The First One Million Customers

One million people (give or take)

That's a lot of people.

I’ve noticed a trend worth commenting on in Western MMOs. It is only based on limited data points, but it’s worth codifying. The trend is:

If you launch a AAA MMO in Western markets, you are going to attract about 1 million players at launch.

My evidence:

Age of Conan shipped 1.2 million boxes at launch, sold 800k of them and saw about 700k active subscriptions.

Warhammer: Age of Reckoning shipped 1.5 million boxes at launch, sold 1.2 million copies and saw about 800k active subscriptions.

Aion has just launched in Western markets and NCsoft’s Q3 2009 financial figures reveal that Aion 970k copies. Even assuming that 10 – 20% of these copies are never activated, that still sees a pretty sizeable population for Aion in the West at launch.

For the top two games (and we’ll see for Aion) retention of those players turned into a big issue. That aside, it would certainly seem that there are almost 1 million Western players looking to get in on the next big MMO on the ground floor (and I know I could say ‘800k’ and be closer to actual figures, but ‘1 million’ has a better ring to it!).

Were I a publisher, I’d say that shipping anything over 1 million boxes is overkill. Were I a developer, I’d know I’d have to prepare my launch servers to deal with that kind of attention (even if it trails off after that). Indie MMOs work on a smaller scale than this, but AAA-titles who launch in multiple Western regions need to be able to deal with these kind of number, or at least plan for them.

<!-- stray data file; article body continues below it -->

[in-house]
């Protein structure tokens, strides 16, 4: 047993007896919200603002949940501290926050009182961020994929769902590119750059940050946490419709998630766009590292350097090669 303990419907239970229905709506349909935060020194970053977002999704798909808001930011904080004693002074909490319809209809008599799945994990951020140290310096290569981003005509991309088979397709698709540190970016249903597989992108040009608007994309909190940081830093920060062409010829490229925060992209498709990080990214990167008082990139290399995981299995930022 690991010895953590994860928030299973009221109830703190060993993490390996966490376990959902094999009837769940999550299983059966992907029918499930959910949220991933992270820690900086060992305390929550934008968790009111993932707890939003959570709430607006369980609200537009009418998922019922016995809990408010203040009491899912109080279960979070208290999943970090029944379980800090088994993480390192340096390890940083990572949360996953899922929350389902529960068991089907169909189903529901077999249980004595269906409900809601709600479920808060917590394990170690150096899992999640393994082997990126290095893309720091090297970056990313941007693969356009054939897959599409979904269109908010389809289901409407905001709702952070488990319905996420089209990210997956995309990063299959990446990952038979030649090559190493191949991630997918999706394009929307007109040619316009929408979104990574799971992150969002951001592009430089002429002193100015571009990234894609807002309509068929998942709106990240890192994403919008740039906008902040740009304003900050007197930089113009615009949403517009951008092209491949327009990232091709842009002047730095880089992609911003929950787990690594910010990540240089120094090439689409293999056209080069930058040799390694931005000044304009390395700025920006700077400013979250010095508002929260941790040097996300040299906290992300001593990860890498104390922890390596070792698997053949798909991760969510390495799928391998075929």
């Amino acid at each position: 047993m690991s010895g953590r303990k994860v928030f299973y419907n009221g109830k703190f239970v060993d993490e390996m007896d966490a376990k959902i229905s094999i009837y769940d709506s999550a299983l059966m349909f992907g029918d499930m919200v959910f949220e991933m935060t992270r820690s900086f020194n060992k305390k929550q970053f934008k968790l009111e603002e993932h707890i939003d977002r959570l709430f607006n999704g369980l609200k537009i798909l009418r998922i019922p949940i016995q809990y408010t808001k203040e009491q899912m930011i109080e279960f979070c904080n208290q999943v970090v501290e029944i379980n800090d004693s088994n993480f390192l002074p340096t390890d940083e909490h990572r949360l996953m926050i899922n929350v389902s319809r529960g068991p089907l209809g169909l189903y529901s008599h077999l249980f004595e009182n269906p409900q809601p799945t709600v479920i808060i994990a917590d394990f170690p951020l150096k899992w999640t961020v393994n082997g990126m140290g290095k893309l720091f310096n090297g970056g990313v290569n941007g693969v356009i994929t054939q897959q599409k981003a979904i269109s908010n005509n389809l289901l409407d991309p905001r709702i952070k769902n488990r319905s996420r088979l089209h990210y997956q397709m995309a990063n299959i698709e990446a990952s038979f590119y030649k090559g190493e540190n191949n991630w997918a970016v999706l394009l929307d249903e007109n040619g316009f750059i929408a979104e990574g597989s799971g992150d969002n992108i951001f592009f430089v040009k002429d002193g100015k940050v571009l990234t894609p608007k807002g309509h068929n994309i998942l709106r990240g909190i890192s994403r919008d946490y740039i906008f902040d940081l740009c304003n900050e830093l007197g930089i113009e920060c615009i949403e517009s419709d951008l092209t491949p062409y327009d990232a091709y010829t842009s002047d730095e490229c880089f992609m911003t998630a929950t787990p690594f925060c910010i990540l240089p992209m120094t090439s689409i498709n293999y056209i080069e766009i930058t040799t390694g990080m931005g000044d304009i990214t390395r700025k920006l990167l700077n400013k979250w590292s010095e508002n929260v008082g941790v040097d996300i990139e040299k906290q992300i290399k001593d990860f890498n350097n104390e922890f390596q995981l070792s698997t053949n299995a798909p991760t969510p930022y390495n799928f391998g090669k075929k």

So, why this post? It’s the lead-in to a look at how many players Champions Online attracted at launch.

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3 thoughts on “The First One Million Customers

  1. I’ve been thinking about that this year too. I think it’s a really great thing, and should stop companies from blaming wow for all their problems (although of course it doesn’t).

    Even those players who bought the game and intended to never sub past that first month are fair game. Once we invest time and money into something, we need to believe that it’s worthwhile. It’s just how our brain works.

    Once you’ve paid money for a game, some part of you wants to love it. So if the game fails to keep those players, that’s its own fault.

    So the fact that there are ~1mm players out there who will legitimately give a chance to a non-wow game should be really encouraging.

    I’m liking the blog so far, keep it up!

  2. Pingback: How Many Players Bought Champions Online At Launch? « Vicarious Existence

  3. Pingback: The Only Way to Succeed Is to Be #2 « Vicarious Existence

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